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Birth Defects

Study: Glyphosate proves incredibly hazardous to women, affecting fertility while promoting uterine cancer

(NaturalNews) The current issue of the Toxicology journal, details the first study in glyphosate's more than 40 years on the market, to study its effects on uterine development. In the study, a group of researchers injected newborn rats with a commercial dose of glyphosate-based herbicide (GBH), while a control group was given a saline solution.

Eating Garlic and Raisins May Help Prevent Preterm Birth

Michael Greger, April 7th, 2016
The United States has one of the worst premature birth rates in the world, now ranking 131st worldwide. Even worse, over the last few decades, the rate of preterm birth in the U.S. has been going up.

Babies in industry polluted China at greater risk of preterm birth and defects


As China continues to industrialize its way out of oppressive communism, the nation's children and babies are paying the price with their health. A new study out of the University of South Carolina has found that pollution in developing countries like China and India is becoming so severe that many babies are being born underweight or with birth defects, or are being born prematurely.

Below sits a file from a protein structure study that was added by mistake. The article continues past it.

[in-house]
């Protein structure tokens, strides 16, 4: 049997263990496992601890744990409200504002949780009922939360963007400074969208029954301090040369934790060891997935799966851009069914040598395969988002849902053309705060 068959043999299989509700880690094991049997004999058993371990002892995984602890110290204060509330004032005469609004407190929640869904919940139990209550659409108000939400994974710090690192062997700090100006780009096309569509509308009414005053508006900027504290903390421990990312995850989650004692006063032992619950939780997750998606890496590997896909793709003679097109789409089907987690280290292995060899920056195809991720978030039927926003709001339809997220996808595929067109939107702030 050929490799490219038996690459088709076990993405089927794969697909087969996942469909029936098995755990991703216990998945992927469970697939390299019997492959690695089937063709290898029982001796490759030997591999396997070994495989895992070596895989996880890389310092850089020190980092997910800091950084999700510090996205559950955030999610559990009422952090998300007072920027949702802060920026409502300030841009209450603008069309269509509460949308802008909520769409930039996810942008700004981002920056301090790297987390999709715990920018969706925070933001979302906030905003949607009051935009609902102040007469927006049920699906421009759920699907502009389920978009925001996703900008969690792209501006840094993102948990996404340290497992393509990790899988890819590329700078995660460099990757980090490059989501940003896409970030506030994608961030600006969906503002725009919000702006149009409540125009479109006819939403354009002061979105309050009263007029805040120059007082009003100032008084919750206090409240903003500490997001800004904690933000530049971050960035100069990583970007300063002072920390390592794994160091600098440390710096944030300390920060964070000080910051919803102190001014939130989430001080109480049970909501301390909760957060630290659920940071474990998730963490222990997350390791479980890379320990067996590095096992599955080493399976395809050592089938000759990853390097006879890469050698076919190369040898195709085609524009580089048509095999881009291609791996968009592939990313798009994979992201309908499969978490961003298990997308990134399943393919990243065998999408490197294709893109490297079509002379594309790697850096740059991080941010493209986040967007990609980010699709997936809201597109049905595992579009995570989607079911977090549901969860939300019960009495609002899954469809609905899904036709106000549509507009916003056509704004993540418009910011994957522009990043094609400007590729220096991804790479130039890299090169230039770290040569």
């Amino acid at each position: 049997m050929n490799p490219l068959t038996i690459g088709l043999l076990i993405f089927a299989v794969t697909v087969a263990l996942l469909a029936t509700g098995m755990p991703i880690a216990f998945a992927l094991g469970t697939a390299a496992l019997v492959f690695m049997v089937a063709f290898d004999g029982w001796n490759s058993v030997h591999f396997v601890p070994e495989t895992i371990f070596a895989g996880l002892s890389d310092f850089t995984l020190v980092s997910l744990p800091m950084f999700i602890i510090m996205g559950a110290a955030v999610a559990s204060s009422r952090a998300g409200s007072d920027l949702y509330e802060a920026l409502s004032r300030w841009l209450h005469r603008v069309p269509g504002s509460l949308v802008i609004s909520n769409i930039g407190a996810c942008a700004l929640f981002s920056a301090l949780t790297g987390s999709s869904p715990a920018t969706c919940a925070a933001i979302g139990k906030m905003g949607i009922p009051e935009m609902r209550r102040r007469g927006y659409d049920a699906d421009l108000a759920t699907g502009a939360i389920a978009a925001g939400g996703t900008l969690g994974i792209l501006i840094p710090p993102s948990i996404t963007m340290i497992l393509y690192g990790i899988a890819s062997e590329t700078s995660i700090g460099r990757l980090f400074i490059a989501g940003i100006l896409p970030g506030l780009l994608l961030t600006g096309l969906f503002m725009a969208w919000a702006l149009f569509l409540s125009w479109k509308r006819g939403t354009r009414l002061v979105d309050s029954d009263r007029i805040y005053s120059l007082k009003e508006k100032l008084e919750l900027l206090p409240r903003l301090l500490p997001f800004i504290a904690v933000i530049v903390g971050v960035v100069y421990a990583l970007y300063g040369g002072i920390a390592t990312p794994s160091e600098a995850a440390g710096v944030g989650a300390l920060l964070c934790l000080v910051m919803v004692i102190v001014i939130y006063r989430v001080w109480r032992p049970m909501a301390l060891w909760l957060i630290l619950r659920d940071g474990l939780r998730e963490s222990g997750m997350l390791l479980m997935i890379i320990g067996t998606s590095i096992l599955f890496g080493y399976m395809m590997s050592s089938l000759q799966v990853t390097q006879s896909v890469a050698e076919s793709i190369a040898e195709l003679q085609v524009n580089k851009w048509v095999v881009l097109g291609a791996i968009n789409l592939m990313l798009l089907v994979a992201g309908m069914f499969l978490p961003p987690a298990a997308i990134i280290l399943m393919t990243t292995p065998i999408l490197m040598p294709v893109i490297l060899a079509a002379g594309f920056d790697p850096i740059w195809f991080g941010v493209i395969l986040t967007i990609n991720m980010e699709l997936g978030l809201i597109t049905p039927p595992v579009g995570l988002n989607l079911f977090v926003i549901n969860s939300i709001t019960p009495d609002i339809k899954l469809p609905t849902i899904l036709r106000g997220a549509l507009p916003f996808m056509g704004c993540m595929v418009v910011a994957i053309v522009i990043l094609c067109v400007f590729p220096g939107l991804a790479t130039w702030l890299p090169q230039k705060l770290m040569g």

Spirulina protects against cadmium-induced birth defects


Spirulina may help protect against the birth defect-inducing effects of toxic heavy metals such as cadmium, according to a study conducted by researchers from Mexico's National Polytechnic Institute and published in the Journal of Medicinal Food in 2011.

Huge Rise in Iraq Birth Defects Linked to US Cluster Bombing


It played unwilling host to one of the bloodiest battles of the Iraq war. Fallujah's homes and businesses were left shattered; hundreds of Iraqi civilians were killed. Its residents changed the name of their "City of Mosques" to "the polluted city" after the United States launched two massive military campaigns eight years ago. Now, one month before the World Health Organisation reveals its view on the legacy of the two battles for the town, a new study reports a "staggering rise" in birth defects among Iraqi children conceived in the aftermath of the war.